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Sequencing, what do I do and When do I do it.

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Refactor before it's too late.

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Any problem can be solved with another layer of indirection.

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  1. Don't do it.
  2. If not doing it isn't possible, get someone else to do it.
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The Binary System

0 + 1 = 1
1 + 1 = 10
10 + 1 = 11
11 + 1 = 100
100 + 1 = 101
101 + 1 = 110

Get it?

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Can't vote down right now. But will do :D –  pongba Oct 1 '08 at 19:19
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Know your tools.

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In general: Problem solving.

That is what it all boils down to.

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I got into programming by way of studying digital electronics, so I guess for me the basic logic gates (not, and, or, xor, implies) were the first principles of programming.

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This is a good question.

  • Know your requirements
  • Know your user
  • Know your limits
  • Always assume you don't know everything
  • Always understand the code you're using/writing
  • Never reach conclusions without evidence
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Think as if you don't know any particular programming languages (so that you don't fall into the trap of "thinking in XXX". Code to realize that thinking using the proper language.

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Knowing when not to program.

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What he means is that many programming problems can be solved cheaper and more timely by purchasing off the shelf applications, components, or libraries. –  Gordon Bell Oct 3 '08 at 5:08
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When refactoring unnecessarily complex code, I often repeat the mantra:

The computer wants to do the right thing, you just need to get out of the way.

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Principle: Software is Knowledge Capture.

Consequences: Many techniques for knowledge representation, all founded on Abstraction. Gives us layers, tiers, encapsulation, separation of concerns.

Many techniques for procedure representation, all founded on Sequence, Choice, Repetition.

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While keeping it simple (KISS) and not duplicating code (DRY):

  • Make it work right
  • Make it work fast
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Progamming is not for the lonely geek.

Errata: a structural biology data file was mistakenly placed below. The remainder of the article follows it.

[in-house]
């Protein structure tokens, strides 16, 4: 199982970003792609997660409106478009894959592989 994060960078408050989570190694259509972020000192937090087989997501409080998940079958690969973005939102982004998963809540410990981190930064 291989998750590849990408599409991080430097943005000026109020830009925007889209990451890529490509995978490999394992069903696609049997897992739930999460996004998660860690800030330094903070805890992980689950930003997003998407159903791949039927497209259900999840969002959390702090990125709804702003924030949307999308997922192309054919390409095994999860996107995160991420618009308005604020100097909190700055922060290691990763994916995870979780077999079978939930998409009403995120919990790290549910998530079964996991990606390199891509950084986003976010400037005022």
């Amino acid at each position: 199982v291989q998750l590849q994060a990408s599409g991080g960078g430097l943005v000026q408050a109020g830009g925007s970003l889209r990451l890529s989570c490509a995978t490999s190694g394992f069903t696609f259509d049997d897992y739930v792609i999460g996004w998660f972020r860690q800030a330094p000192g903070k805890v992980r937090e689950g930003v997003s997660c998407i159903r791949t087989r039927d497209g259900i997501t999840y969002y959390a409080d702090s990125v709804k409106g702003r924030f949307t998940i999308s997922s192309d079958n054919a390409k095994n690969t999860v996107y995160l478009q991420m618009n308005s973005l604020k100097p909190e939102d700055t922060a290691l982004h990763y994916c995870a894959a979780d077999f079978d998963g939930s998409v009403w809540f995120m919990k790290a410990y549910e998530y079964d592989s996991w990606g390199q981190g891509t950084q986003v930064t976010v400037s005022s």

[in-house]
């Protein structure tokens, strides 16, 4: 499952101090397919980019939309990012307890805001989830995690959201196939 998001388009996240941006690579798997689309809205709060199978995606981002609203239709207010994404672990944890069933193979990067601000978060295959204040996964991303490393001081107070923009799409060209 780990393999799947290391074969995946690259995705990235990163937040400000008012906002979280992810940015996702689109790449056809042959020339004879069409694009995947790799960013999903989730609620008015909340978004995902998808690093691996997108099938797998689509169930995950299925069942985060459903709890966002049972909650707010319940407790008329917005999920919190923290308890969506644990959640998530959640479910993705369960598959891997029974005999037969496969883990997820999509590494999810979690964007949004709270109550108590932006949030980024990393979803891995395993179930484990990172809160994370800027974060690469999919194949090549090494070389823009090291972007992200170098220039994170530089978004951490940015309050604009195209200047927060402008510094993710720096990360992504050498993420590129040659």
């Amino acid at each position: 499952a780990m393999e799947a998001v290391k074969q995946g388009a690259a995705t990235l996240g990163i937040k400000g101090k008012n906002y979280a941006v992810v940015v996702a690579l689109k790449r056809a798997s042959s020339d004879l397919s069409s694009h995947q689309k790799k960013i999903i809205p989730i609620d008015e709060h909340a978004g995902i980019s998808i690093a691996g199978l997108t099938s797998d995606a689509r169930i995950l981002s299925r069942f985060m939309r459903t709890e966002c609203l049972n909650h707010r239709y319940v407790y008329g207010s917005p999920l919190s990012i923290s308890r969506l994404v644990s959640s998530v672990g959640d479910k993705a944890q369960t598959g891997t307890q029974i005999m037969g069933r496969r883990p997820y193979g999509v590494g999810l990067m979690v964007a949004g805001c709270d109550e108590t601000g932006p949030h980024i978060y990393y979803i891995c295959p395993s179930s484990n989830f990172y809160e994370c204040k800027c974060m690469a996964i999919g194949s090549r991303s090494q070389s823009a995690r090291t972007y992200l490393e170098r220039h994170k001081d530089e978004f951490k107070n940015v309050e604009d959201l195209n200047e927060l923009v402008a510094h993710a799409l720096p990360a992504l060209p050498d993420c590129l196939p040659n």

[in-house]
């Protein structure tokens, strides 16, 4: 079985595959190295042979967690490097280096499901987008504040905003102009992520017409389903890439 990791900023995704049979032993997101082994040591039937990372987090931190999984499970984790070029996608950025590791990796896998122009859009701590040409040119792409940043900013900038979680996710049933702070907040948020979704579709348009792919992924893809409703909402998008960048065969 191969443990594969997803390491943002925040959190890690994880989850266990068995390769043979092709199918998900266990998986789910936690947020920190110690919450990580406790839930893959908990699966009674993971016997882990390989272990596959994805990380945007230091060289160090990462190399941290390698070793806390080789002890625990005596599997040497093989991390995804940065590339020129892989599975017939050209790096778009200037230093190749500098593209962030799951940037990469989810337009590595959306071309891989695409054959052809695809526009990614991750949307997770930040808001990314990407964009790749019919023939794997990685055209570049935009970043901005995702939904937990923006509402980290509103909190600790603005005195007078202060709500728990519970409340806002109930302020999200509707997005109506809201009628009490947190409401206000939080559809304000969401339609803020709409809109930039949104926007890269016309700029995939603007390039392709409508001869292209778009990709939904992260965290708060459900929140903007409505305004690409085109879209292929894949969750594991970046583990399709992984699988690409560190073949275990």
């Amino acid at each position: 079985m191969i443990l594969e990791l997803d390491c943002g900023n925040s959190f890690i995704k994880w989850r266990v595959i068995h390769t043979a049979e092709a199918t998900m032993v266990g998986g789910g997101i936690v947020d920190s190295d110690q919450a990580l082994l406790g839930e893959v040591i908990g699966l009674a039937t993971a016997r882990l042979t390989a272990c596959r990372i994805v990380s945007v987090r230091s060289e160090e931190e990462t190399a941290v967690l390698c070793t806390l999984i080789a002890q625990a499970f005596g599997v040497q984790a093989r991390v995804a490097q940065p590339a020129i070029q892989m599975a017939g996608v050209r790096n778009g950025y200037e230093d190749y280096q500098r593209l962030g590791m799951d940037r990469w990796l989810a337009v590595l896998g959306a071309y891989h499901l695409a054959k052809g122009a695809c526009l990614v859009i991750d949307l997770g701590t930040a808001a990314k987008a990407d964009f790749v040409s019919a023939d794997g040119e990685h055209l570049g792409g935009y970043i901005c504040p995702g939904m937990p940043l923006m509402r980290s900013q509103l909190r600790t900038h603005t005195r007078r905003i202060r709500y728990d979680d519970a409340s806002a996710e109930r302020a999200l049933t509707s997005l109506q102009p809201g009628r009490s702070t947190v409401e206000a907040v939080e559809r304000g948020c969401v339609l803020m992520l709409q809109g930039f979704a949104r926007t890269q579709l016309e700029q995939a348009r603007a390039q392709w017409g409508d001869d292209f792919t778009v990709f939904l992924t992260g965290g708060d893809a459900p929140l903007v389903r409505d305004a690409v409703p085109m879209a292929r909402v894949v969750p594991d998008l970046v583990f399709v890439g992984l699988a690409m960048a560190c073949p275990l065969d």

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Programming is a means not an end. Or perhaps, "Can does not mean should."

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Never completely believe what you are told about how the program will be used.

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Coffee in, code out.

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Tea in in my case =) –  Clox Aug 3 '09 at 16:36
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It's all about the user.

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Zen, part I: Programming is only the road, not the way.

Programming is only the technique to teach a computer what it's gotta do. To be successful in creating fast, reliable software means to know your algorithms, best-practices and all the other stuff not necessarily connected to your Programming (language).

Zen, part II: If you are in a hurry, stroll along slowly. If you really are in a hurry, make a detour.

Sounds silly, but do not let yourself get into compromises that (really) may trouble you afterwards. I got a rule: If you are at the core of a program, try to be as precise and good as possible. If you are using methods from the core that are deep in your software, try to be faster in coding. If you are coding above these two, you can even get a little bit more sloppy.

Design errors are the hardest to find and/or fix, next step are programming errors in parts everyone relies on, then the "real showing-off software parts". If you need to fix a design error at the end of a project, ummm, that's not good... ;-)

Zen, part III: Know your path, Neo.

Know your environment, tools and the stuff you rely on on a daily basis and get it sorted so that it works for you. Best if you use your programming "environment" so natural that you do not even have to think of it. If you have to get a job done do not introduce "fancy new stuff" but do your work. This stuff can be introduced in a new project, namely then when you have time to prepare and use it.

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In practice, and very unfortunately, good testing turns out to be more important than good programming. Testing increases the value of ugly code. If you can't write beautiful code, you should at least make it testable.